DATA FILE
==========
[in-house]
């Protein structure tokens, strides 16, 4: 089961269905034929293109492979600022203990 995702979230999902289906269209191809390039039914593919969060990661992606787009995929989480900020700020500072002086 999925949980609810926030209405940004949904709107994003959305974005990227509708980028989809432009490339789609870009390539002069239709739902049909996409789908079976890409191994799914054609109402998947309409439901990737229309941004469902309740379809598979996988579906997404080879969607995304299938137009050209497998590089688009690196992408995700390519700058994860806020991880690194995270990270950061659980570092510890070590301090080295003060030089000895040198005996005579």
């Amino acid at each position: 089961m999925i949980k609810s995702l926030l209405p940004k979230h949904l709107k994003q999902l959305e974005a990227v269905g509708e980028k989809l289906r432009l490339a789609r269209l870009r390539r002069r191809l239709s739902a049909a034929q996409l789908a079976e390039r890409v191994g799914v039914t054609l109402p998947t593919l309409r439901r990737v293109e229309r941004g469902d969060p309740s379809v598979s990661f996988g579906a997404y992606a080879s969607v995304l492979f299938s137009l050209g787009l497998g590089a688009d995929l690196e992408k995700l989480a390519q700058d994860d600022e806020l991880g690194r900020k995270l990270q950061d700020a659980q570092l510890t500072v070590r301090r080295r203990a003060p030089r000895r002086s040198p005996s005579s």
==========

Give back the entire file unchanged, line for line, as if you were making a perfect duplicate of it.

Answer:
[in-house]
């Protein structure tokens, strides 16, 4: 089961269905034929293109492979600022203990 995702979230999902289906269209191809390039039914593919969060990661992606787009995929989480900020700020500072002086 999925949980609810926030209405940004949904709107994003959305974005990227509708980028989809432009490339789609870009390539002069239709739902049909996409789908079976890409191994799914054609109402998947309409439901990737229309941004469902309740379809598979996988579906997404080879969607995304299938137009050209497998590089688009690196992408995700390519700058994860806020991880690194995270990270950061659980570092510890070590301090080295003060030089000895040198005996005579």
């Amino acid at each position: 089961m999925i949980k609810s995702l926030l209405p940004k979230h949904l709107k994003q999902l959305e974005a990227v269905g509708e980028k989809l289906r432009l490339a789609r269209l870009r390539r002069r191809l239709s739902a049909a034929q996409l789908a079976e390039r890409v191994g799914v039914t054609l109402p998947t593919l309409r439901r990737v293109e229309r941004g469902d969060p309740s379809v598979s990661f996988g579906a997404y992606a080879s969607v995304l492979f299938s137009l050209g787009l497998g590089a688009d995929l690196e992408k995700l989480a390519q700058d994860d600022e806020l991880g690194r900020k995270l990270q950061d700020a659980q570092l510890t500072v070590r301090r080295r203990a003060p030089r000895r002086s040198p005996s005579s």